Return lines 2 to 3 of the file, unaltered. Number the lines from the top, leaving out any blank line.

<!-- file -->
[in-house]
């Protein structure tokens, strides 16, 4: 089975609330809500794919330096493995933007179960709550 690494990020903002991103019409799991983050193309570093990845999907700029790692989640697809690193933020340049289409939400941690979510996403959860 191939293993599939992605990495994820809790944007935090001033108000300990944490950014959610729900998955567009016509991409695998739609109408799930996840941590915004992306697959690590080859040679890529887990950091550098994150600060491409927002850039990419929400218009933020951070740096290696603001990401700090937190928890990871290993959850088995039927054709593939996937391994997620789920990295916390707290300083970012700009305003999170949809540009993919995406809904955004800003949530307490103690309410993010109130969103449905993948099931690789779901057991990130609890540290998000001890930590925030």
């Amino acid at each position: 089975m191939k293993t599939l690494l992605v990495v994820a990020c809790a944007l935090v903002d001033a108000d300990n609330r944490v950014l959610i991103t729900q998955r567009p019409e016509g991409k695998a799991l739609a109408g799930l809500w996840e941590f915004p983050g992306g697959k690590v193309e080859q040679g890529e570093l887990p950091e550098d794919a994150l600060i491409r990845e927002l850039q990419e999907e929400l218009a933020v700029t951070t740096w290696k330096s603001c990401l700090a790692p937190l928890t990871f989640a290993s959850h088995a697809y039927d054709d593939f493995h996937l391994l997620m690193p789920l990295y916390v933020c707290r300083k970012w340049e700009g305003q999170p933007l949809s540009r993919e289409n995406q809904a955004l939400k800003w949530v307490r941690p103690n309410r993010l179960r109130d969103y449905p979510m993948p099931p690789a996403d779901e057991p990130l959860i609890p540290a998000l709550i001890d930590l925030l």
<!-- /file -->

């Protein structure tokens, strides 16, 4: 089975609330809500794919330096493995933007179960709550 690494990020903002991103019409799991983050193309570093990845999907700029790692989640697809690193933020340049289409939400941690979510996403959860 191939293993599939992605990495994820809790944007935090001033108000300990944490950014959610729900998955567009016509991409695998739609109408799930996840941590915004992306697959690590080859040679890529887990950091550098994150600060491409927002850039990419929400218009933020951070740096290696603001990401700090937190928890990871290993959850088995039927054709593939996937391994997620789920990295916390707290300083970012700009305003999170949809540009993919995406809904955004800003949530307490103690309410993010109130969103449905993948099931690789779901057991990130609890540290998000001890930590925030």
């Amino acid at each position: 089975m191939k293993t599939l690494l992605v990495v994820a990020c809790a944007l935090v903002d001033a108000d300990n609330r944490v950014l959610i991103t729900q998955r567009p019409e016509g991409k695998a799991l739609a109408g799930l809500w996840e941590f915004p983050g992306g697959k690590v193309e080859q040679g890529e570093l887990p950091e550098d794919a994150l600060i491409r990845e927002l850039q990419e999907e929400l218009a933020v700029t951070t740096w290696k330096s603001c990401l700090a790692p937190l928890t990871f989640a290993s959850h088995a697809y039927d054709d593939f493995h996937l391994l997620m690193p789920l990295y916390v933020c707290r300083k970012w340049e700009g305003q999170p933007l949809s540009r993919e289409n995406q809904a955004l939400k800003w949530v307490r941690p103690n309410r993010l179960r109130d969103y449905p979510m993948p099931p690789a996403d779901e057991p990130l959860i609890p540290a998000l709550i001890d930590l925030l």